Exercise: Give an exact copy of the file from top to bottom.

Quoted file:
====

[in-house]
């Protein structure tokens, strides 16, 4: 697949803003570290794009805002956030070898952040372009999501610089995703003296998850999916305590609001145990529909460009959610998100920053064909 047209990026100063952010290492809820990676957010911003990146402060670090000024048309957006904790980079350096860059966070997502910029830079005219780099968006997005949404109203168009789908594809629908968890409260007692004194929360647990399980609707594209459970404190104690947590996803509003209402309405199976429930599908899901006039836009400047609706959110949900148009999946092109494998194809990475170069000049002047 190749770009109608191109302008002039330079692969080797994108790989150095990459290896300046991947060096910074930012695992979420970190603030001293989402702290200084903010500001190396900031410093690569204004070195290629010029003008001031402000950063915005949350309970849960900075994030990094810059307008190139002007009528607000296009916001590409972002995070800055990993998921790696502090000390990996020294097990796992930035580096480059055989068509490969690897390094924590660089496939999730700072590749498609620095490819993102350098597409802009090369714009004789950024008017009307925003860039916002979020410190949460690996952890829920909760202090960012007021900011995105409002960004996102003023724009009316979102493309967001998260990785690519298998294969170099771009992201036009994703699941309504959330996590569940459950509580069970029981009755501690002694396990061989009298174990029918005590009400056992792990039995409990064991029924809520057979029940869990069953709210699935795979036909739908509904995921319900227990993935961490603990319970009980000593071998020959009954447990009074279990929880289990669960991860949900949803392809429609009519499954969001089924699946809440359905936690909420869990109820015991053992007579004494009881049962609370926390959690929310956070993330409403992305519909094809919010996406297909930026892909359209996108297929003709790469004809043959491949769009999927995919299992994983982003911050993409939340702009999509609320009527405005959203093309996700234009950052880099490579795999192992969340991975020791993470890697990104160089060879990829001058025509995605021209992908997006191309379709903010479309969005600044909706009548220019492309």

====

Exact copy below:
[in-house]
């Protein structure tokens, strides 16, 4: 697949803003570290794009805002956030070898952040372009999501610089995703003296998850999916305590609001145990529909460009959610998100920053064909 047209990026100063952010290492809820990676957010911003990146402060670090000024048309957006904790980079350096860059966070997502910029830079005219780099968006997005949404109203168009789908594809629908968890409260007692004194929360647990399980609707594209459970404190104690947590996803509003209402309405199976429930599908899901006039836009400047609706959110949900148009999946092109494998194809990475170069000049002047 190749770009109608191109302008002039330079692969080797994108790989150095990459290896300046991947060096910074930012695992979420970190603030001293989402702290200084903010500001190396900031410093690569204004070195290629010029003008001031402000950063915005949350309970849960900075994030990094810059307008190139002007009528607000296009916001590409972002995070800055990993998921790696502090000390990996020294097990796992930035580096480059055989068509490969690897390094924590660089496939999730700072590749498609620095490819993102350098597409802009090369714009004789950024008017009307925003860039916002979020410190949460690996952890829920909760202090960012007021900011995105409002960004996102003023724009009316979102493309967001998260990785690519298998294969170099771009992201036009994703699941309504959330996590569940459950509580069970029981009755501690002694396990061989009298174990029918005590009400056992792990039995409990064991029924809520057979029940869990069953709210699935795979036909739908509904995921319900227990993935961490603990319970009980000593071998020959009954447990009074279990929880289990669960991860949900949803392809429609009519499954969001089924699946809440359905936690909420869990109820015991053992007579004494009881049962609370926390959690929310956070993330409403992305519909094809919010996406297909930026892909359209996108297929003709790469004809043959491949769009999927995919299992994983982003911050993409939340702009999509609320009527405005959203093309996700234009950052880099490579795999192992969340991975020791993470890697990104160089060879990829001058025509995605021209992908997006191309379709903010479309969005600044909706009548220019492309």